Jessica Henwick is still riding high from the BAFTA awards when she sits down with Variety to discuss her pivot to writing and directing. Her short film, “Bus Girl,” didn’t win in the Best Live Action Short category on the night but Henwick appears genuinely thrilled simply to have been nominated for the project, which she wrote, directed and starred in.
“I really had very low expectations for ‘Bus Girl,’ my first short,” Henwick says. “I did not think it would get into festivals, I certainly didn’t think it would get the BAFTA nomination. I literally just did it because I wanted to see: am I capable or is [directing] a fantasy? Because I didn’t go to film school or drama school. I dropped out of school when I was 16 and I have no formal qualifications at all. So it really was a trial by fire.”
Henwick may not have a diploma from a fancy film school but she has spent her entire working life on set, watching how some of Hollywood’s most in-demand directors make movie magic up close. They include the Russo brothers (with whom she worked on “The Grey Man”), Lana Wachowski (on “The Matrix Resurrections”) and, most recently, Rhian Johnson (on “Glass Onion: A Knives Out Mystery.”) “For the last sort of five, six years, I really started to look at directors differently and focus more on what they did and try and absorb things that I want to emulate,” she says. “I’ve definitely taken something from every single director I’ve worked with.”
Johnson is even credited in the “thank yous” on “Bus Girl,” both for the advice he gave (“He’s kind of become a mentor figure,” Henwick says) and also for enabling her to make the short in the first place. Crew, location and cast (including “Harry Potter” star Evanna Lynch) had all been locked for the “Bus Girl” shoot when Johnson offered Henwick the part of Peg, the long-suffering assistant to Kate Hudson’s obnoxious socialite Birdie Jay in “Glass Onion.” Henwick agreed to take the role on condition she could take time off to make “Bus Girl.” “Everyone thought I was crazy,” Henwick recalls. “They’re like, ‘You’re gonna turn down this massive, incredible film for your three-day short film shoot?’ And I was just like, I’ve committed. I’ve booked out these people and I’m [pulling in] so many favours. It was all set up.”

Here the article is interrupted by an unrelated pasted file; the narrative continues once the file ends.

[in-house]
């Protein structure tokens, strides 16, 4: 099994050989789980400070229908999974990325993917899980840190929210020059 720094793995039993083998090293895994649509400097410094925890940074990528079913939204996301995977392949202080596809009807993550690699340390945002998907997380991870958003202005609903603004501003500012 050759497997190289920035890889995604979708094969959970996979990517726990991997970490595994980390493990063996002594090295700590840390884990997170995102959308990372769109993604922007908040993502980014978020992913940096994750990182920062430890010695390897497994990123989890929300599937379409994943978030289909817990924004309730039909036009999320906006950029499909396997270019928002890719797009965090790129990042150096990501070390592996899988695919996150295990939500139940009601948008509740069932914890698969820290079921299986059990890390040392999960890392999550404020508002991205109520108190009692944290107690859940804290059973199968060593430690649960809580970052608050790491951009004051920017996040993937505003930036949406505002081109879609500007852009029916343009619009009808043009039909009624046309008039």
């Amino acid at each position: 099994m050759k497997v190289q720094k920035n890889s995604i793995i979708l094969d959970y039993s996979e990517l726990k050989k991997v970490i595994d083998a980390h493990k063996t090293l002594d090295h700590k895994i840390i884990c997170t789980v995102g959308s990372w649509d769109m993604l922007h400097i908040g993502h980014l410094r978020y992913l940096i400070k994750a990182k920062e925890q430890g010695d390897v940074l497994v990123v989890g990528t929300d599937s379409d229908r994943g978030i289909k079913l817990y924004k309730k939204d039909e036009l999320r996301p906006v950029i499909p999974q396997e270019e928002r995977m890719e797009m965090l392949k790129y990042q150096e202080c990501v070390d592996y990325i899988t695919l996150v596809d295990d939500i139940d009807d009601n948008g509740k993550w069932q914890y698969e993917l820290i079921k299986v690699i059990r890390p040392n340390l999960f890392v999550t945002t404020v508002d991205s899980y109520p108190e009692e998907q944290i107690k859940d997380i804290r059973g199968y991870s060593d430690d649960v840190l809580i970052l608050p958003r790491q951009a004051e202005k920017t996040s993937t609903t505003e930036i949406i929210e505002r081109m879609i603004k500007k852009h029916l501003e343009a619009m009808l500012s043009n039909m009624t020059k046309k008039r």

Fortunately Johnson and producer Ram Bergman agreed for Henwick to take a week off “Glass Onion” to shoot her short and then enabled her to edit it in between takes on the Daniel Craig-starrer. “I’d run back to the green room, I’d download the latest cut, I would make a phone call and write an email and say ‘No, you need to move that by two seconds’ and ‘the grade looks too green’ and then I’d run back on set and keep acting.”
For Henwick, making “Bus Girl” was a “now or never” moment that signified her move from actor to actor-writer-director. “If I if I drop this for acting, that’s it, I’ve dropped it,” she remembers thinking when she made her request to Johnson. “That’s me, in my head, saying acting is the priority forever. And it’s not anymore.”
While Henwick may be better known for her on-screen appearances (she has also starred in “The Force Awakens” as well as “Game of Thrones” and “Luke Cage”) she reveals she’s been writing longer than she has been acting, starting with fanfiction as a teenager. “When I was a kid, I said ‘I want to be a storyteller,’” she explains. “I see acting and writing and directing as just different strings of the same bow.” Around five years ago she sold her first script, to Amazon Studios, and has just turned in the last draft for one of two pilots over at another major U.S. streamer.